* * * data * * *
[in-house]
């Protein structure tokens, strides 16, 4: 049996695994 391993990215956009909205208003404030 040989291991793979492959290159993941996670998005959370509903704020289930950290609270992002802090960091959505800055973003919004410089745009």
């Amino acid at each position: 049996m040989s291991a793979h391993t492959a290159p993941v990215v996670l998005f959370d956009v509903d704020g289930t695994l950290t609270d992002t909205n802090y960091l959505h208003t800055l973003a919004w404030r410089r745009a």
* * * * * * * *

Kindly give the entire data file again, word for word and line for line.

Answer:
[in-house]
């Protein structure tokens, strides 16, 4: 049996695994 391993990215956009909205208003404030 040989291991793979492959290159993941996670998005959370509903704020289930950290609270992002802090960091959505800055973003919004410089745009």
């Amino acid at each position: 049996m040989s291991a793979h391993t492959a290159p993941v990215v996670l998005f959370d956009v509903d704020g289930t695994l950290t609270d992002t909205n802090y960091l959505h208003t800055l973003a919004w404030r410089r745009a």